To my surprise and relief, I’ve almost caught up with myself! Here I am writing this ‘post’ on Friday the 17th. The mini-heat wave continues, the weathermen smugly boasting that it’s hotter in London than Athens and Rome as if this is further evidence of Britain’s moral superiority over the rest of Europe. I’ve had a number of positive responses to the blog and feel more confident as a result. Before I can get back to it, there’s correspondence (this is a 55-way debate with everyone on the mailing list I’m on, and there are many others) about what to do in the wake of the Southampton debacle. I urge we should appeal, carry on the fight.
However, a sobering email from Anna’s father, John, reminds us of the perils of continuing down this route. He reminds us of the denouement of a recent case in the Employment Tribunal brought by a Zionist academic against the university union UCU. The man alleged that UCU was guilty of ‘institutional anti-semitism’ by virtue of its deliberations over a boycott of Israeli universities (which never transpired), thereby infringing his rights as a British Jew under the Equality Act (yes, I know the ‘logic’ is difficult to follow.) Despite the advocacy of the highest-profile celebrity British Zionist lawyers, who were engaged on his behalf on a pro bono basis, the judge dismissed every one of the ten claims urged in the suit and reprimanded the claimant both for his “impermissible attempt to achieve a political end by litigious means” and for wasting vast amounts of public money in the form of the twenty-three day hearing his suit required (think what that could have been spent on!).
The suit was at times, quite literally laughable, as evidenced by the following passage from the Tribunal judgement:
The Claimant does much of his campaigning through the ‘Academic Friends of Israel’ (‘AFI’), an impressively-presented organisation with a PO Box address, a mission statement and a letterhead showing its patron as the Chief Rabbi and its advisory board as comprising a list of dignitaries including the President of the Board of Deputies of British Jews. Despite appearances, as the Claimant engagingly told us, AFI consists of him, his wife and a computer.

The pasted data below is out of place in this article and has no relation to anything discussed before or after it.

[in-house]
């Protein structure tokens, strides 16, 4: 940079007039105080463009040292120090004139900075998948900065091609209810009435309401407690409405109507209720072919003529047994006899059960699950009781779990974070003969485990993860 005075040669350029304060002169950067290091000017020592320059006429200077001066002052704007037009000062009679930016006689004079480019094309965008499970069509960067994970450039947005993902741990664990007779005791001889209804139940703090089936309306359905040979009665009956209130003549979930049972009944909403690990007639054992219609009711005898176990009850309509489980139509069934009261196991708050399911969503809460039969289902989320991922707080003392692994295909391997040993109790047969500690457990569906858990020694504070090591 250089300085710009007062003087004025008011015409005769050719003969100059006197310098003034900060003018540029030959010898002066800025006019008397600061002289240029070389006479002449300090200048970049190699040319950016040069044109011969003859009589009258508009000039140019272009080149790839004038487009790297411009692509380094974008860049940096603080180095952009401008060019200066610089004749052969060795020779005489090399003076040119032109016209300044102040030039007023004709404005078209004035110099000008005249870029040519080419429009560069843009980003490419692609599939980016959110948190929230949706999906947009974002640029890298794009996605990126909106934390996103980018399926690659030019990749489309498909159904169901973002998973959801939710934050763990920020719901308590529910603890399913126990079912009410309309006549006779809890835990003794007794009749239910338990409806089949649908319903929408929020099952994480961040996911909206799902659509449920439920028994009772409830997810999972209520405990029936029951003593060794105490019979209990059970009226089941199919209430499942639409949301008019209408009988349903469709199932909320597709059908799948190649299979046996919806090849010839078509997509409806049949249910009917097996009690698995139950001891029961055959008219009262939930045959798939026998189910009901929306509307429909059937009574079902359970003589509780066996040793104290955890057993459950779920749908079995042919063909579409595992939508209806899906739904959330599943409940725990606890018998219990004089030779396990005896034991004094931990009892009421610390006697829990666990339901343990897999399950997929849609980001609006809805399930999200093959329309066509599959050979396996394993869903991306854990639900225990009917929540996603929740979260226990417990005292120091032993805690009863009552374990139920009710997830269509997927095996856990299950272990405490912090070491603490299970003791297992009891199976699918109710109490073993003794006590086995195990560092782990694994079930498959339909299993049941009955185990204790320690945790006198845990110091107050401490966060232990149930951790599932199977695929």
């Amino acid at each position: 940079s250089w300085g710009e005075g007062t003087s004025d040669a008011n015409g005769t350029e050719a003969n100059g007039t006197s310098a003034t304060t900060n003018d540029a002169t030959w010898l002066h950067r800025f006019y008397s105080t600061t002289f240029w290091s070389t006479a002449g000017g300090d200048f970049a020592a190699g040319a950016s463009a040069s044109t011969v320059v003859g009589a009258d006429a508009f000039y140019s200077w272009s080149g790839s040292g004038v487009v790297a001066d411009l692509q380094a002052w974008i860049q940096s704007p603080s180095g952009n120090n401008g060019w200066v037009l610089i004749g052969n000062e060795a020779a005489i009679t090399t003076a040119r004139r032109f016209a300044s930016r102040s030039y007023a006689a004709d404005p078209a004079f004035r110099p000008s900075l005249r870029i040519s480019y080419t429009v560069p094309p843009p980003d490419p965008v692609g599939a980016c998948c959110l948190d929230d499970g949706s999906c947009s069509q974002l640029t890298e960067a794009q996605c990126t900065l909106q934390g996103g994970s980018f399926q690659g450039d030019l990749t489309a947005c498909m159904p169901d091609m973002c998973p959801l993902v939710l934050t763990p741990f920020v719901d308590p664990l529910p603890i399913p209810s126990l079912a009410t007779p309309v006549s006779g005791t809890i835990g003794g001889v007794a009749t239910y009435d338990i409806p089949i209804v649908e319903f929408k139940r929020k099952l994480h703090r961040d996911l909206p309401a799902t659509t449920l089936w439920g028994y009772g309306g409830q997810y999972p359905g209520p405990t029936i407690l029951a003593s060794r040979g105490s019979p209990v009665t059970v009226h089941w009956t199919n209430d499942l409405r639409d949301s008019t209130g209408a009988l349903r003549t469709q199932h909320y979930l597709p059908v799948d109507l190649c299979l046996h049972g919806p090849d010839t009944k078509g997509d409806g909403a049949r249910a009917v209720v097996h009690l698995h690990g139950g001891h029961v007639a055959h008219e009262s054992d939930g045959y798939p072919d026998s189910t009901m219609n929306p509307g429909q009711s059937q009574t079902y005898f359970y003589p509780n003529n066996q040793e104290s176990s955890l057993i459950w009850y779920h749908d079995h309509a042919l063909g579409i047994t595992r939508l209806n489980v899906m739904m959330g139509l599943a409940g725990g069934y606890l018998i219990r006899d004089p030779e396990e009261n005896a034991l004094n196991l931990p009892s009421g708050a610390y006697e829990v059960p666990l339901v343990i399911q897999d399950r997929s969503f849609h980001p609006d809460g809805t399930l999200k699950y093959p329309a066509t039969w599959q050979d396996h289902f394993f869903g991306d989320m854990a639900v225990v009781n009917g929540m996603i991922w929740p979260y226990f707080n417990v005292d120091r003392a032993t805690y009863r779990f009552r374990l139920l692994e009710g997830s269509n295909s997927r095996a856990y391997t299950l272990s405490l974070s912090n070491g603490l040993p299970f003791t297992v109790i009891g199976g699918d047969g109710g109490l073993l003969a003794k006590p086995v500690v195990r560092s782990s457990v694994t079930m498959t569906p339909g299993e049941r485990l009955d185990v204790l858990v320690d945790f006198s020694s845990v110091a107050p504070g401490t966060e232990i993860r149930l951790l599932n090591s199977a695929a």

Less amusingly for the claimant, however, he was then pursued for £580,000 costs by UCU, which had had to put up a legal team to match the exalted reputation of their opponents, whom in the event they soundly trounced. John fears similar consequences if conference supporters continue down the legal road and lose. We certainly don’t have the bottomless pockets of the Zionist lobbies and the Israeli government which co-ordinates their activities. Taking his point, I then urge that we host the conference elsewhere, this time inviting the Zionist lobbies to come up with their own representatives on a panel to argue the case that Israel’s behaviour has been historically, and indeed remains, in conformity with international law. Not only will they then not be able to object that the conference is ‘unbalanced’ (not that it ever was, pro-Zionists being present amongst the advertised cast list, as we’ve seen), but we can have a few more good laughs at the Embassy hacks that they will no doubt parade to try to make the case – if they can find the balls. And if they refuse the bait, recognising the own-goals they’ll almost certainly score, they can hardly send along protest groups to an event to which they’ve been warmly invited.
What’s all this got to do with kidney cancer? Probably not a lot, except that according to the Macmillan booklet I’ve been given, anger is a very common reaction to cancer diagnosis. If I’m going to be angry, much better to focus it on certain forms of Zionism than on anything, or anybody, else.
However, Thursday brings new and more unsettling emotions. Overnight I have mild pain in my kidney. It’s nothing serious but enough to keep me awake for a while, anxiously anticipating the possibility of a new attack and wondering if I should take one of the opiated pain-killers in anticipation. It dies away eventually, however, and I drop into uneasy sleep. When I wake, I have a cough and feel like I’m losing my voice. This has happened from time to time, at least since the middle of March when my friend Nick remarked on it when we visited him for a day out in Cambridge. I try to repress the thought that it’s a sign of tumour spread, that a chunk of the wretched thing has broken off, travelled through the renal vein and become lodged in my lungs. I’m also anxious about the news we’re expecting to get from Wandsworth late in the day, telling us which primary school Maddy’s been assigned to for September. Let it be Wix, I pray, please let it be Wix. It’s simply too exhausting to contemplate having to get a massive bureaucracy to change its mind if she hasn’t got either of our first two choices.